A video clip of four U.S. Marines urinating on dead Taliban fighters has thrown a serious monkey wrench into the U.S. government's plans to begin negotiations with the Taliban and find its way out of the seemingly endless war in Afghanistan. The U.S. military and federal government had a gargantuan reputational crisis on their hands as they waited for confirmation that the soldiers in the video are, in fact, U.S. Marines.
The crisis worsened by the evening of Jan. 12, when the New York Times reported that senior U.S. officials confirmed that the men in the video are members of the Third Battalion, Second Marines.
Before that confirmation, U.S. Defense Secretary Leon E. Panetta and Secretary of State Hillary Rodham Clinton were unequivocal in their expressions of outrage.
In a statement from the U.S. Department of Defense, Panetta called the behavior in the video deplorable. “I condemn it in the strongest possible terms,” Panetta said. “I have ordered the Marine Corps and ISAF commander [Marine Corps] Gen. John Allen to immediately and fully investigate the incident. This conduct is entirely inappropriate for members of the United States military and does not reflect the standards or values our armed forces are sworn to uphold. Those found to have engaged in such conduct will be held accountable to the fullest extent.”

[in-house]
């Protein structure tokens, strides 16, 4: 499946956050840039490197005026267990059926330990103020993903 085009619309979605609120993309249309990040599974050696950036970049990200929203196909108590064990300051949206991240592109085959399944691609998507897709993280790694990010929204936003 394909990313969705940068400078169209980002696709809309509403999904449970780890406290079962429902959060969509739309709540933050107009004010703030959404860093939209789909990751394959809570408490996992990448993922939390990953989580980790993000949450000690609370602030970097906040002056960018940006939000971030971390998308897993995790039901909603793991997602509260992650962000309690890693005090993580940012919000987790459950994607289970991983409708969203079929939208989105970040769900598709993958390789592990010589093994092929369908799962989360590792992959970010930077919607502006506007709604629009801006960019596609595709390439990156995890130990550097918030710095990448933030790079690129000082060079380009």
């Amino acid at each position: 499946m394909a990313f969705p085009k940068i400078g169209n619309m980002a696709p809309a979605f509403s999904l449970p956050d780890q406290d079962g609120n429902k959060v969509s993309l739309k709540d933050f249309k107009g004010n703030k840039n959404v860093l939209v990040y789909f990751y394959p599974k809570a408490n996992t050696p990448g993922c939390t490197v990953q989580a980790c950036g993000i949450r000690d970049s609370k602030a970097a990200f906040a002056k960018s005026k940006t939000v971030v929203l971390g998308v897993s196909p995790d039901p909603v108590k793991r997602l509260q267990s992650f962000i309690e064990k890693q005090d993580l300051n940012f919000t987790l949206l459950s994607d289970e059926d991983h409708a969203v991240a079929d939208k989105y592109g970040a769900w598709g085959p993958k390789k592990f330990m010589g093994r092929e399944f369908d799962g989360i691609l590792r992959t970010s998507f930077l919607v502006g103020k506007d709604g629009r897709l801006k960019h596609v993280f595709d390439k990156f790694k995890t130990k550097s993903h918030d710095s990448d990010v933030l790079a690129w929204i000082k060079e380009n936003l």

"I join [Defense Secretary Panetta] in condemning the deplorable behavior that is reflected in this video," Clinton said at a press conference. "It is absolutely inconsistent with American values."
Clinging to the moral high ground will be difficult against the backdrop of the banal horror in the video clip and of memories of Abu Ghraib. To make their messages ring with authenticity, government and military officials will be forced to investigate the incident thoroughly and share the complete, unadulterated story with the world.